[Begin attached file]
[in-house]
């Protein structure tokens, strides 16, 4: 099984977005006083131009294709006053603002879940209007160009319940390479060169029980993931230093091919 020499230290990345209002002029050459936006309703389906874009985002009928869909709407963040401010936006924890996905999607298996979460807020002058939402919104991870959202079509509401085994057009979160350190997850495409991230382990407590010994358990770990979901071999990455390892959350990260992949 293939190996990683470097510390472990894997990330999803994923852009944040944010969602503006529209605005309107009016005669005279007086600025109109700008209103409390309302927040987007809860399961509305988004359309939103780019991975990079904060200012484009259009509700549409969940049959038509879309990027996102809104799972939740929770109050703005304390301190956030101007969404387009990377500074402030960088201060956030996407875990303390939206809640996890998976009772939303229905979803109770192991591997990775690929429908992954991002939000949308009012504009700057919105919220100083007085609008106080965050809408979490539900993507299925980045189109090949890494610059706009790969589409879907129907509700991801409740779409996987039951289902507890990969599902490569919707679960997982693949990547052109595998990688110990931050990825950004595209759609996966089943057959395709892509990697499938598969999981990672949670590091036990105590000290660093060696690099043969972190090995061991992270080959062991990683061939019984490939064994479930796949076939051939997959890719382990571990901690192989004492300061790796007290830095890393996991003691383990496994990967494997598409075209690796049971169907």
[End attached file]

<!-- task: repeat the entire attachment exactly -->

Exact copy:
[in-house]
């Protein structure tokens, strides 16, 4: 099984977005006083131009294709006053603002879940209007160009319940390479060169029980993931230093091919 020499230290990345209002002029050459936006309703389906874009985002009928869909709407963040401010936006924890996905999607298996979460807020002058939402919104991870959202079509509401085994057009979160350190997850495409991230382990407590010994358990770990979901071999990455390892959350990260992949 293939190996990683470097510390472990894997990330999803994923852009944040944010969602503006529209605005309107009016005669005279007086600025109109700008209103409390309302927040987007809860399961509305988004359309939103780019991975990079904060200012484009259009509700549409969940049959038509879309990027996102809104799972939740929770109050703005304390301190956030101007969404387009990377500074402030960088201060956030996407875990303390939206809640996890998976009772939303229905979803109770192991591997990775690929429908992954991002939000949308009012504009700057919105919220100083007085609008106080965050809408979490539900993507299925980045189109090949890494610059706009790969589409879907129907509700991801409740779409996987039951289902507890990969599902490569919707679960997982693949990547052109595998990688110990931050990825950004595209759609996966089943057959395709892509990697499938598969999981990672949670590091036990105590000290660093060696690099043969972190090995061991992270080959062991990683061939019984490939064994479930796949076939051939997959890719382990571990901690192989004492300061790796007290830095890393996991003691383990496994990967494997598409075209690796049971169907």